Now That the End Is in Sight

Our shared strength wanes–
vaxxed, we talk about the end
like a peek of sunrise through
the blinds. Yes, beyond
winter depression we just had
depression and didn’t know
it. Spring sun’s out and
we are outside drinking.
Kids graze by like
the virus never happened.
But I was there. I was
strong. Even as a kid,
finding my father crumpled
on the floor and convulsing,
eyes rolled to the back of his
head during his stroke,
I calmly dialed 911
and waited until the
ambulance arrived, and
I was fine the whole time.
But when my sister
screeched her SUV’s tires
into our driveway, I let
go. A lifeboat. I ran
into her arms, crying,
not knowing how to say
anything I wanted to say,
and she just held me
and said it’s going
to be okay– but she
didn’t know. This past
year, I’ve held you to tell
you it’s going to be okay,
but how could I know?
Now that the end is in
sight, we wait for the light,
wilting in its arms to meet it.

(originally published in Capsule Stories, Spring 2021)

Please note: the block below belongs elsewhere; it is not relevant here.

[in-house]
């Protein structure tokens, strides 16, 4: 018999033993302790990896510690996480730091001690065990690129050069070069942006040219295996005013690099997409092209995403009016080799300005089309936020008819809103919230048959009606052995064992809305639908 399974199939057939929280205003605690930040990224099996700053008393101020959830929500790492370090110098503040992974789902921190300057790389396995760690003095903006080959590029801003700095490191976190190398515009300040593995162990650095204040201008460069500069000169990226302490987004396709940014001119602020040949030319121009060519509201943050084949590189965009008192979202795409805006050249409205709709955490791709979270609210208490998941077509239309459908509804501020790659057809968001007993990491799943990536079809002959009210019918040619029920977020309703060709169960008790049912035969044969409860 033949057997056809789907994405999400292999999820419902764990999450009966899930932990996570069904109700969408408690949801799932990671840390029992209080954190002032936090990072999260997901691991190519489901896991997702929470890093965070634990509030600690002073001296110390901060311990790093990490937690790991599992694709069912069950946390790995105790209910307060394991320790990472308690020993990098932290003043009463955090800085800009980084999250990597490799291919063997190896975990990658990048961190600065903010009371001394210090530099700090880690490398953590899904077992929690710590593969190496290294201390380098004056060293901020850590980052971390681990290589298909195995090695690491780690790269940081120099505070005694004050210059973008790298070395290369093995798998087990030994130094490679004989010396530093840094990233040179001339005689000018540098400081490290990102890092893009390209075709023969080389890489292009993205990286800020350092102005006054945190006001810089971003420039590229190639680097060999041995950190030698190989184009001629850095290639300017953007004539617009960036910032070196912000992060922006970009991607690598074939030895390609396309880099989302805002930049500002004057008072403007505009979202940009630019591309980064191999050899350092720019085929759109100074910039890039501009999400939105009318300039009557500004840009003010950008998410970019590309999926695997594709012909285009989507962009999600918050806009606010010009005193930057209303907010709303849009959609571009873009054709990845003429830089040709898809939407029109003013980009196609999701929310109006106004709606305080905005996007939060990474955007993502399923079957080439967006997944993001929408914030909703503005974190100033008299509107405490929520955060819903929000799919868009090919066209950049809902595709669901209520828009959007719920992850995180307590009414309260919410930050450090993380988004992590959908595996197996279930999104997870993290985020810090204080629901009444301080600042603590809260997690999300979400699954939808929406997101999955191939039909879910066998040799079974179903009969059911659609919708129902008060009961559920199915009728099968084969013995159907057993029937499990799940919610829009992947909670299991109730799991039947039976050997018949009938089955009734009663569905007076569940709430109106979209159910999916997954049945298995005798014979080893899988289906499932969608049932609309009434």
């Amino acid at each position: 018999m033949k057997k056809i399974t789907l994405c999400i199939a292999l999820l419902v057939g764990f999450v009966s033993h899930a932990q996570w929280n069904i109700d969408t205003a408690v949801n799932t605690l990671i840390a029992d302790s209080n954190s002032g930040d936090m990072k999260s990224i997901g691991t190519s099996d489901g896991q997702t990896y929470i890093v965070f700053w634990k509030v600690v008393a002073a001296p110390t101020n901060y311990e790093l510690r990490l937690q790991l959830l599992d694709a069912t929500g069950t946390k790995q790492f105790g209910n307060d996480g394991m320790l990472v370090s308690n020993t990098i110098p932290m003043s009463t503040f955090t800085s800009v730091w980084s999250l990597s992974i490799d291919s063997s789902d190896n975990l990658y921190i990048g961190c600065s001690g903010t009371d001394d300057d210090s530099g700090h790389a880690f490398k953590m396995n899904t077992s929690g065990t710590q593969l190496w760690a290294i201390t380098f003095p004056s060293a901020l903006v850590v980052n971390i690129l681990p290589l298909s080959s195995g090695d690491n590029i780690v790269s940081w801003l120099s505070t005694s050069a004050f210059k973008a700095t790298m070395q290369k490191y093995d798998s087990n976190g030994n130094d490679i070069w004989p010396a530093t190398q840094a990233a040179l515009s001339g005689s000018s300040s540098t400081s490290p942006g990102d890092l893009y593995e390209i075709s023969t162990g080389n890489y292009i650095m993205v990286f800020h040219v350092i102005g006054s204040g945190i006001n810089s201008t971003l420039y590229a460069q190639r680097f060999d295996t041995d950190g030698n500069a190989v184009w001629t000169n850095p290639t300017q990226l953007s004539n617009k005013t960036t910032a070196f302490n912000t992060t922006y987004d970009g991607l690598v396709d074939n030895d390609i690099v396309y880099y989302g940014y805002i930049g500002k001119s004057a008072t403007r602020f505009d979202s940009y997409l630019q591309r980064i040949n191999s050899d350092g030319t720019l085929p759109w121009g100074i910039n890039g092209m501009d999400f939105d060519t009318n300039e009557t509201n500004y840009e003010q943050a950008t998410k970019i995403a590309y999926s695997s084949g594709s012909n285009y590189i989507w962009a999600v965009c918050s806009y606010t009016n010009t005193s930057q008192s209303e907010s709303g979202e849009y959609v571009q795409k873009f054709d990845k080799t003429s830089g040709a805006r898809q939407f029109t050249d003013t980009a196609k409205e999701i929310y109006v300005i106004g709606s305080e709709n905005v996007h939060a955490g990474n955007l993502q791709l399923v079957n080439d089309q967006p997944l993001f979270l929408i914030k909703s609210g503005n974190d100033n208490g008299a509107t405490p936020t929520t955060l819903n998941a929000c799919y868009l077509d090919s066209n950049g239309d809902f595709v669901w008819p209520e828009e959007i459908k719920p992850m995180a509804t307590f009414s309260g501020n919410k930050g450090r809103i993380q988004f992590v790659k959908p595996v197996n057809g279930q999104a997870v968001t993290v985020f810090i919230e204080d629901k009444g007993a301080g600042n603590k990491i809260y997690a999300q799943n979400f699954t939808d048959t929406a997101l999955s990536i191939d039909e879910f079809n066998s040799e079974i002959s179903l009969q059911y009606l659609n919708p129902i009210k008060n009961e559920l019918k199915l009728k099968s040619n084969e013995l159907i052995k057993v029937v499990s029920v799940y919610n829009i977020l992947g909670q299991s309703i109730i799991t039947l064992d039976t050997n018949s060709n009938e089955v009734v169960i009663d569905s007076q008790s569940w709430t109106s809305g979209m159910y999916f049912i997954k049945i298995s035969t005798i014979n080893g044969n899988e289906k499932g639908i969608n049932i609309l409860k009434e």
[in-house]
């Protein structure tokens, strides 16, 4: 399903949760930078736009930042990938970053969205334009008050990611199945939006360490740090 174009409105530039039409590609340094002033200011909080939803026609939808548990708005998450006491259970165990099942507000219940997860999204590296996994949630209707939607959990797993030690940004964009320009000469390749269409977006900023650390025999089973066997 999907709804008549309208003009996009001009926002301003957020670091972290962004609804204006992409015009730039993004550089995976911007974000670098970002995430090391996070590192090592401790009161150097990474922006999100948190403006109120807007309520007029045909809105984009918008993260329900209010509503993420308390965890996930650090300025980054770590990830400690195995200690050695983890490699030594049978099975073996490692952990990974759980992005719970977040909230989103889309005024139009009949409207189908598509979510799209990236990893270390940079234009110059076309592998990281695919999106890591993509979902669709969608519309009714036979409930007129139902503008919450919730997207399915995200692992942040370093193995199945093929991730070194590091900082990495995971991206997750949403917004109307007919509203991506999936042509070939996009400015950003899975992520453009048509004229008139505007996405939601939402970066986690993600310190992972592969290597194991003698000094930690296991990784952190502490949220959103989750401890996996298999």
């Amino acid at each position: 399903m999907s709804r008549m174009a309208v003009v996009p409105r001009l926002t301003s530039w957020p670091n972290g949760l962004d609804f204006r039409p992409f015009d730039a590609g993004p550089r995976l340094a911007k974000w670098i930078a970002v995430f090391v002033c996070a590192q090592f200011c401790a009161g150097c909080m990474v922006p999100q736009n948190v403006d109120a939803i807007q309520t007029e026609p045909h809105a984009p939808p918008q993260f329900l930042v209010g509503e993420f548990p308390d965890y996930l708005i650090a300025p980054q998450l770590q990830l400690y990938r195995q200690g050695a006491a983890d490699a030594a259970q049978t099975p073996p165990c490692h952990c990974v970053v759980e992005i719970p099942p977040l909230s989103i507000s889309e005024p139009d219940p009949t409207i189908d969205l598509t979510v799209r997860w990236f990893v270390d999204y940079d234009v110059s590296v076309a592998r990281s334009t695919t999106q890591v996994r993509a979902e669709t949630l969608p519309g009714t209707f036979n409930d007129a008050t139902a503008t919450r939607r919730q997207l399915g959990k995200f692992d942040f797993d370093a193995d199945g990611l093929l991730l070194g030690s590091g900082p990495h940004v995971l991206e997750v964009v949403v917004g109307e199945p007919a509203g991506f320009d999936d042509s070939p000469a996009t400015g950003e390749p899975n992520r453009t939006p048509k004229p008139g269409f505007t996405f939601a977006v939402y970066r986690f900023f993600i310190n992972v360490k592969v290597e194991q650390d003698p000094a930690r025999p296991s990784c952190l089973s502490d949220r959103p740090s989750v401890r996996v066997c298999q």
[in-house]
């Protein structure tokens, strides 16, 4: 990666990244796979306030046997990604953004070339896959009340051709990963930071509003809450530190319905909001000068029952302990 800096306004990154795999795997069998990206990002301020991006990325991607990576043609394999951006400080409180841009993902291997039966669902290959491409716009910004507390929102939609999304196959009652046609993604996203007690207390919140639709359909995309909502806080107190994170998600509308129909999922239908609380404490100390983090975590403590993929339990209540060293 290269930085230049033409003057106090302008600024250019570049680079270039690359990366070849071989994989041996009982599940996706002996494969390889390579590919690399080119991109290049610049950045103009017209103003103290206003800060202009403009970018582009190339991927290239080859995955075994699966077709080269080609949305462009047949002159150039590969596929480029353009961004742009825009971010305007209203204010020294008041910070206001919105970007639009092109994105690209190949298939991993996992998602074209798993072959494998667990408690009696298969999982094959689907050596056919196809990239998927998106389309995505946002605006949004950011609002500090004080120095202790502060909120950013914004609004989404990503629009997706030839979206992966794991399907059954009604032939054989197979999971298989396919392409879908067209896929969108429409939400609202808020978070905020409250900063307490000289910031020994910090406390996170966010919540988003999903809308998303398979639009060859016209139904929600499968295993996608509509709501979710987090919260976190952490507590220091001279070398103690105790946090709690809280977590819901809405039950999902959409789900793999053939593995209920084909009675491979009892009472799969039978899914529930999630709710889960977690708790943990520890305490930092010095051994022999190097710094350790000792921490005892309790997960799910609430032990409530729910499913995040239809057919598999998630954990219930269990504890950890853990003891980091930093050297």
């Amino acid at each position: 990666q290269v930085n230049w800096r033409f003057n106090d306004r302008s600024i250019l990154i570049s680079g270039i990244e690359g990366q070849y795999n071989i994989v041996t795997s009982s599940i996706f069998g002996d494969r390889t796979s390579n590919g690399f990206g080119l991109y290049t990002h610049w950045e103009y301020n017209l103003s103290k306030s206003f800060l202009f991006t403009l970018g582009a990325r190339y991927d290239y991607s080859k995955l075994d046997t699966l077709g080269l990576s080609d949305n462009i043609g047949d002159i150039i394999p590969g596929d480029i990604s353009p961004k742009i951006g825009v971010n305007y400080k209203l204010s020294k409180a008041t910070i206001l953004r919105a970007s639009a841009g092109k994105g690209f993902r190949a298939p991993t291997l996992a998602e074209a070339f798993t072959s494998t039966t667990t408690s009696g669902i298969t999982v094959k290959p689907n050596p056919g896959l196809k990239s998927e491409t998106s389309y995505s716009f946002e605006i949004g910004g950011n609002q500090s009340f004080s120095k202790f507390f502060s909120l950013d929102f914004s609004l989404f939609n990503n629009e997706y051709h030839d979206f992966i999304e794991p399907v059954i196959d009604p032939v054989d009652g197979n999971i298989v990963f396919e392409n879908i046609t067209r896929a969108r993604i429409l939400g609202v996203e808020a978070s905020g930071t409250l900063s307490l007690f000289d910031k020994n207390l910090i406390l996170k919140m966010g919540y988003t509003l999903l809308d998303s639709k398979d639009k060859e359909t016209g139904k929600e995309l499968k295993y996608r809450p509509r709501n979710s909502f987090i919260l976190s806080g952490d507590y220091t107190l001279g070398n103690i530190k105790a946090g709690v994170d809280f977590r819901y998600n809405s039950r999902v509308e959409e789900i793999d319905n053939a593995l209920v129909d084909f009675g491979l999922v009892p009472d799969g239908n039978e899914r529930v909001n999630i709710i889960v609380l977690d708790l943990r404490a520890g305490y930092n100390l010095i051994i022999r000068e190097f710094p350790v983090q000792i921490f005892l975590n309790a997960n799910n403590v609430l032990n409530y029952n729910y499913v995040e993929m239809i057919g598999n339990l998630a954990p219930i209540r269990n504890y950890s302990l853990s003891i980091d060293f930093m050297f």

Descendant of the Big Bang

Self-absorption has turned me
into a selfish alien. On Earth,

we live in isolation
waiting for the cosmic dawn

to return in a brilliant explosion
that would rock this rock like

a great song
performing on its uppermost

stage, all of my being
expanding like a flower

until the whole universe
opens wide

like a Great Eyeball.
Our role will be to find

inexpressible
connection– a ring

of stars passing rings
of fire, each a small

cluster of blue petals.

(originally published in The Subnivean, Winter 2021)

Third Anniversary (During COVID-19)

                        After Mikko Harvey


I don’t
want you
to be
scared. Maybe
thinking of
a cat
would help.
Have you
seen
the video of
the one
waddling into
the ocean
to be with
her friend?
She swims
onto his
head
and they stay
afloat.
When they’re done,
she beelines
through sand
to the towel
he set up
on the
beach,
and he pours
sun-warmed
water to
heat her up
before he rubs
her down.
Sometimes we
have to remember
the world before.
We don’t know
what’s going
to happen.
Kingsford and DQ
are especially
tender
at a time
like this.
What
are we
supposed
to do?
Not pet
them?
Right now,
DQ is snoring
on the blue
blanket of
the futon
without
a worry.
Our first
three years
have been
that soft.
I hope
this passes
soon.
Until then
we will squeeze
each other–
holding
our cats
close, all of
us afloat.

(originally published in Pendemic, Spring 2020)